Erasmus, a scholarly hero

Erasmus. As one of Rotterdam’s most famous historic entities, his name turns up everywhere. Who was this well-travelled sage who stands immortalised in bronze with his nose in a book in front of the Laurenskerk?

A majestic figure in a loose-fitting coat with an impressive collar, hair swept under a medieval cap and one hand leafing through a book. Rotterdammers take the august bronze presence standing directly before the doors of the Laurenskerk for granted, but Erasmus is an integral part of the city, just like the Euromast or the Feyenoord Football Stadium.

Rotterdam emanates Erasmus. The bridge binding the north and the south carries his name, as does Rotterdam’s medical research centre and its university, a café, a pavilion, and even a law firm; it is a good call to select a name that carries so much weight.


Desiderius Erasmus’s birthplace was right next to the Laurenskerk. He was born in 1466, it is believed. According to some experts, it could have been a couple of years later, and some suggest that he wasn’t even born in Rotterdam but rather 25 km further away in the famous cheese city of Gouda. Perhaps that was where he was (illegally) conceived by his parents – a priest and his housekeeper.

For the sake of argument, let’s leave it at Rotterdam. That is where a monument was unveiled last year on the Grotekerkplein (in a courtyard to the right of the church), marking the place where he spent the first years of his life. It is jammed with tiles decorated with his philosophies such as, “The most important condition for happiness is to want to be what you are” and “Distance separates bodies, not minds”.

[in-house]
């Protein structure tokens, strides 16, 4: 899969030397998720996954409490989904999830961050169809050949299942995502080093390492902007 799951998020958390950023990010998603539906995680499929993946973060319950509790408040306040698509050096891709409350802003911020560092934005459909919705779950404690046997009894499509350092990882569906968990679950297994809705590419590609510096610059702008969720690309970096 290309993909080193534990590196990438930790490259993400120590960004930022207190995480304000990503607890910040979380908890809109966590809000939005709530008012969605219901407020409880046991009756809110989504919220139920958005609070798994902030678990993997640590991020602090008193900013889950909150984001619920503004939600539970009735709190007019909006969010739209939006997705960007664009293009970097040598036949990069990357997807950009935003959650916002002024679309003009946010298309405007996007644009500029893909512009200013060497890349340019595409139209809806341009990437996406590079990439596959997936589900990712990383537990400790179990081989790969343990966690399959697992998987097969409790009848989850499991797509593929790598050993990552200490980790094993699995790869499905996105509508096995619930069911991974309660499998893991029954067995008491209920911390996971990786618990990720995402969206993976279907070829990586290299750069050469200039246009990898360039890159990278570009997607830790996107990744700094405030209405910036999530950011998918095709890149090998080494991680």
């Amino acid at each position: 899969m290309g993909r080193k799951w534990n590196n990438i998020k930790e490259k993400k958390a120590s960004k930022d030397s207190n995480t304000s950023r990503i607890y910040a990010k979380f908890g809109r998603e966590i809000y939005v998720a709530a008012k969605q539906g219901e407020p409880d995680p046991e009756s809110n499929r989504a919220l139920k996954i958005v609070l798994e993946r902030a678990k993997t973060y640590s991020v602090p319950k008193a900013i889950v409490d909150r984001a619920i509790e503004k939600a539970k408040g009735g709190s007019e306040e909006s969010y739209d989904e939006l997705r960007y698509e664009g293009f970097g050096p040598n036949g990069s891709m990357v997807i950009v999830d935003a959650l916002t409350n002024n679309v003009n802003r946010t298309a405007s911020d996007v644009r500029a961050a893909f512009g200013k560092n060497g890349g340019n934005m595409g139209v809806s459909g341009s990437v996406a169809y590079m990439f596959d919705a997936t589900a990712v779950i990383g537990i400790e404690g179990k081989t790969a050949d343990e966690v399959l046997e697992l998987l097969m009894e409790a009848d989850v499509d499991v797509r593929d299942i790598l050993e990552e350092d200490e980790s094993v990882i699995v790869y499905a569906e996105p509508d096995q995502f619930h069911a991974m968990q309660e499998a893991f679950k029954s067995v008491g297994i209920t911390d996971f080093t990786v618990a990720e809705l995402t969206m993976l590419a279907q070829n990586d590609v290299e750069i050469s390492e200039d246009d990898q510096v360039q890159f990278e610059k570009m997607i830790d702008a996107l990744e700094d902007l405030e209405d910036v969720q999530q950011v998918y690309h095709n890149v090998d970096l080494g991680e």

As a little boy, Erasmus undoubtedly stuck pretty close to the church near his home. When he was four, his mother took him to Gouda, the first leg of a long journey that would shape his life up till his death in 1536. Erasmus, named after a Catholic saint, proved to be blessed with an enormous thirst for knowledge. This eventually led him to travel to Paris and Turin to study theology. After 1501 Erasmus never returned to Holland but as an acknowledgement of his roots he added Roterodamus to his name.


Erasmus developed as an intellectual and a humanist, writing and translating books, poems and letters. Lof der Zotheid (In Praise of Folly) is his most famous work, written in Latin and 36 editions of it were published during his lifetime. The story goes that he came upon the idea while travelling from Italy to England. In the name of his good friend, Thomas More, he saw the word moros, which is Greek for folly.

Erasmus ridiculed what he saw as absurdities in society and challenged certain practices and superstitions. He became a symbol for tolerance, a man who considered the prohibition of divorce a nonsense and advocated for a better position in society for women.  Apparently we have him to thank for some etiquette rules as well, such as not coughing in someone’s face and not arguing during sports games.

Rotterdammers are very proud of their scholarly, mediaeval hero, figuring in bronze and now also in a bright green 3D jacket in the Tourist Office’s garden on the Coolsingel. His portrait hangs in Boijmans Van Beuningen Museum, the same museum that buried the bronze statue of him in its grounds during the Second World War.

fter being restored, Erasmus now stands with his feet in the grass in front of the Laurenskerk. If you want a souvenir of the sage, you will have to visit him there and take a photo. There are none to be found, not even a fridge magnet, in the Tourist Office shop.

Words: Evelien Baks

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